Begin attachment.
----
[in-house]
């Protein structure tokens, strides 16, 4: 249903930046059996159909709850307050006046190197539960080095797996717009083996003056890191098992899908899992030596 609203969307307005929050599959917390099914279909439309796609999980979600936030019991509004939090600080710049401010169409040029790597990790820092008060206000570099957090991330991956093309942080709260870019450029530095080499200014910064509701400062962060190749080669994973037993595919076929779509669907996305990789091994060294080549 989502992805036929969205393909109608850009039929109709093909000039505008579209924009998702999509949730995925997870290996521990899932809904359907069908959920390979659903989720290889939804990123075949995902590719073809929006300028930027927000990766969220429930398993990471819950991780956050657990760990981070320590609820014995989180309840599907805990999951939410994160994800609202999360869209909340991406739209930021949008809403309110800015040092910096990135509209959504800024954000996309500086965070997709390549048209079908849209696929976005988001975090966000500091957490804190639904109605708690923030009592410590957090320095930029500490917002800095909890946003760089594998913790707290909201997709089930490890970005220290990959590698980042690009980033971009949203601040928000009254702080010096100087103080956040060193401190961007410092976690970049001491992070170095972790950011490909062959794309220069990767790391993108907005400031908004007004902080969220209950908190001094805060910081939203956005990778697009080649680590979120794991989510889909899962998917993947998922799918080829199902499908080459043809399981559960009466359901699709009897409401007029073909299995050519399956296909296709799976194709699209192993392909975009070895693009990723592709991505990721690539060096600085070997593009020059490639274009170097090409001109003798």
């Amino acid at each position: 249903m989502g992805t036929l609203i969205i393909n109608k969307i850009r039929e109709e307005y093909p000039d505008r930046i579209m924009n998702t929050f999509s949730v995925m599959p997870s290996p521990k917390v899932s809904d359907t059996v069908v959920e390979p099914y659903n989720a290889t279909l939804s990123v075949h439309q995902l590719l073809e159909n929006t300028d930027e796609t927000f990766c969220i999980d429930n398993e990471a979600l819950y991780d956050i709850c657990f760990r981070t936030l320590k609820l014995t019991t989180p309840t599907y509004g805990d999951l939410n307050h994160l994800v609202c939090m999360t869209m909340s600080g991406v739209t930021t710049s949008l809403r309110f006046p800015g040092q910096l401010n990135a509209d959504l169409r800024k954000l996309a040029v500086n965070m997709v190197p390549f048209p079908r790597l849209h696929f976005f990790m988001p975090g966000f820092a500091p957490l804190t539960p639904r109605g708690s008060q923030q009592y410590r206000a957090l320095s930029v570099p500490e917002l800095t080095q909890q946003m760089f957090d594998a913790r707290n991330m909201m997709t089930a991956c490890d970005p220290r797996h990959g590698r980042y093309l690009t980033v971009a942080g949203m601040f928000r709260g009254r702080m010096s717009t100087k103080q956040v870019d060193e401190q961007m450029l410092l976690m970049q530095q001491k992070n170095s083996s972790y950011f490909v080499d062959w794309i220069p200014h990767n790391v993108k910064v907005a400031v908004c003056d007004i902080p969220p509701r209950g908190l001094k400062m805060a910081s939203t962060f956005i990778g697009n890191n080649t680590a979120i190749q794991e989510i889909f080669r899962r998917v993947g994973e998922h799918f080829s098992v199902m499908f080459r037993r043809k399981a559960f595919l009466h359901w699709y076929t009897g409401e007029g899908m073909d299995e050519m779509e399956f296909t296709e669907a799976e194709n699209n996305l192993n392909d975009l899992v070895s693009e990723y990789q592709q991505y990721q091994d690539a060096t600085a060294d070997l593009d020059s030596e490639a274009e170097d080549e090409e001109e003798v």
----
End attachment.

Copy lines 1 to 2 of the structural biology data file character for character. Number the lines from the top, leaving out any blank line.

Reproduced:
[in-house]
């Protein structure tokens, strides 16, 4: 249903930046059996159909709850307050006046190197539960080095797996717009083996003056890191098992899908899992030596 609203969307307005929050599959917390099914279909439309796609999980979600936030019991509004939090600080710049401010169409040029790597990790820092008060206000570099957090991330991956093309942080709260870019450029530095080499200014910064509701400062962060190749080669994973037993595919076929779509669907996305990789091994060294080549 989502992805036929969205393909109608850009039929109709093909000039505008579209924009998702999509949730995925997870290996521990899932809904359907069908959920390979659903989720290889939804990123075949995902590719073809929006300028930027927000990766969220429930398993990471819950991780956050657990760990981070320590609820014995989180309840599907805990999951939410994160994800609202999360869209909340991406739209930021949008809403309110800015040092910096990135509209959504800024954000996309500086965070997709390549048209079908849209696929976005988001975090966000500091957490804190639904109605708690923030009592410590957090320095930029500490917002800095909890946003760089594998913790707290909201997709089930490890970005220290990959590698980042690009980033971009949203601040928000009254702080010096100087103080956040060193401190961007410092976690970049001491992070170095972790950011490909062959794309220069990767790391993108907005400031908004007004902080969220209950908190001094805060910081939203956005990778697009080649680590979120794991989510889909899962998917993947998922799918080829199902499908080459043809399981559960009466359901699709009897409401007029073909299995050519399956296909296709799976194709699209192993392909975009070895693009990723592709991505990721690539060096600085070997593009020059490639274009170097090409001109003798």